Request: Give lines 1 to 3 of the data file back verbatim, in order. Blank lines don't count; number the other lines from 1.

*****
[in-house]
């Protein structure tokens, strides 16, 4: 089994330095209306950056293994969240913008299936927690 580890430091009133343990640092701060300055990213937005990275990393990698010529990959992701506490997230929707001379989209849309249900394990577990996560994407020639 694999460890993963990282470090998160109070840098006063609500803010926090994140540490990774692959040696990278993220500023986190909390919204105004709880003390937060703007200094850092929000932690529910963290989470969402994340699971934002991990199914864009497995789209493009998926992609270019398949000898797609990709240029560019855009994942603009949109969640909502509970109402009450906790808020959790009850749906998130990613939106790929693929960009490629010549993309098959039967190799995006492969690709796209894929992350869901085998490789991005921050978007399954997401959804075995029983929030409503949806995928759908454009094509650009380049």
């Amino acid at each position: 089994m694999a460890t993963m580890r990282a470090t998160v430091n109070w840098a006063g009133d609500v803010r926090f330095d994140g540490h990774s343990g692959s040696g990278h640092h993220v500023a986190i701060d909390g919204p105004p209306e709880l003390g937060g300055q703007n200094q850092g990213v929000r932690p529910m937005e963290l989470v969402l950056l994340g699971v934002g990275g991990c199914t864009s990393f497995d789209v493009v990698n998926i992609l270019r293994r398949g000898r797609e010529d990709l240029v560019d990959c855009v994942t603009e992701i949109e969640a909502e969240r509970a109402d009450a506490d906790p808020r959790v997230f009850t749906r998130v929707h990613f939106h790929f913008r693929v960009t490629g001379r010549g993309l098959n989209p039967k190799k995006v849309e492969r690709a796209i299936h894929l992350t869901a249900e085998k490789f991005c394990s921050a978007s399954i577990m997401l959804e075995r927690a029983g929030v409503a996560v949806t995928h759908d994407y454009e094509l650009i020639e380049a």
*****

[in-house]
């Protein structure tokens, strides 16, 4: 089994330095209306950056293994969240913008299936927690 580890430091009133343990640092701060300055990213937005990275990393990698010529990959992701506490997230929707001379989209849309249900394990577990996560994407020639 694999460890993963990282470090998160109070840098006063609500803010926090994140540490990774692959040696990278993220500023986190909390919204105004709880003390937060703007200094850092929000932690529910963290989470969402994340699971934002991990199914864009497995789209493009998926992609270019398949000898797609990709240029560019855009994942603009949109969640909502509970109402009450906790808020959790009850749906998130990613939106790929693929960009490629010549993309098959039967190799995006492969690709796209894929992350869901085998490789991005921050978007399954997401959804075995029983929030409503949806995928759908454009094509650009380049």
């Amino acid at each position: 089994m694999a460890t993963m580890r990282a470090t998160v430091n109070w840098a006063g009133d609500v803010r926090f330095d994140g540490h990774s343990g692959s040696g990278h640092h993220v500023a986190i701060d909390g919204p105004p209306e709880l003390g937060g300055q703007n200094q850092g990213v929000r932690p529910m937005e963290l989470v969402l950056l994340g699971v934002g990275g991990c199914t864009s990393f497995d789209v493009v990698n998926i992609l270019r293994r398949g000898r797609e010529d990709l240029v560019d990959c855009v994942t603009e992701i949109e969640a909502e969240r509970a109402d009450a506490d906790p808020r959790v997230f009850t749906r998130v929707h990613f939106h790929f913008r693929v960009t490629g001379r010549g993309l098959n989209p039967k190799k995006v849309e492969r690709a796209i299936h894929l992350t869901a249900e085998k490789f991005c394990s921050a978007s399954i577990m997401l959804e075995r927690a029983g929030v409503a996560v949806t995928h759908d994407y454009e094509l650009i020639e380049a």